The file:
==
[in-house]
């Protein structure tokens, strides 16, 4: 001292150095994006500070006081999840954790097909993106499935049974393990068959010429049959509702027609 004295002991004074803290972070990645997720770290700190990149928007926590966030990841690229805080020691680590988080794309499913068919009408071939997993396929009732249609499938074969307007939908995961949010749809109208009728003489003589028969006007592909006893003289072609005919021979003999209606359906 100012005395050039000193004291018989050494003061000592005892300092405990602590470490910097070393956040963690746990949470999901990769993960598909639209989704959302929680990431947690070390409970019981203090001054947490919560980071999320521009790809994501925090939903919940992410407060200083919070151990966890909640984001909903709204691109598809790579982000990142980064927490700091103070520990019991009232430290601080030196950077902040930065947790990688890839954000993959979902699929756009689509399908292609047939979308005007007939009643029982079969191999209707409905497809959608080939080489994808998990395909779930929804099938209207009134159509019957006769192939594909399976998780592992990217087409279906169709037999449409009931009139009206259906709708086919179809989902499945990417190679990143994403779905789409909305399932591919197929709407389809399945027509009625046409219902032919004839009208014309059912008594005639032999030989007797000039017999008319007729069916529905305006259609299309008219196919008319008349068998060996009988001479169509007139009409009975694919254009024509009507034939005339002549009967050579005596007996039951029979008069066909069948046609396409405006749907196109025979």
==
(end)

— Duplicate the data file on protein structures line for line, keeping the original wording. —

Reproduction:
[in-house]
């Protein structure tokens, strides 16, 4: 001292150095994006500070006081999840954790097909993106499935049974393990068959010429049959509702027609 004295002991004074803290972070990645997720770290700190990149928007926590966030990841690229805080020691680590988080794309499913068919009408071939997993396929009732249609499938074969307007939908995961949010749809109208009728003489003589028969006007592909006893003289072609005919021979003999209606359906 100012005395050039000193004291018989050494003061000592005892300092405990602590470490910097070393956040963690746990949470999901990769993960598909639209989704959302929680990431947690070390409970019981203090001054947490919560980071999320521009790809994501925090939903919940992410407060200083919070151990966890909640984001909903709204691109598809790579982000990142980064927490700091103070520990019991009232430290601080030196950077902040930065947790990688890839954000993959979902699929756009689509399908292609047939979308005007007939009643029982079969191999209707409905497809959608080939080489994808998990395909779930929804099938209207009134159509019957006769192939594909399976998780592992990217087409279906169709037999449409009931009139009206259906709708086919179809989902499945990417190679990143994403779905789409909305399932591919197929709407389809399945027509009625046409219902032919004839009208014309059912008594005639032999030989007797000039017999008319007729069916529905305006259609299309008219196919008319008349068998060996009988001479169509007139009409009975694919254009024509009507034939005339002549009967050579005596007996039951029979008069066909069948046609396409405006749907196109025979």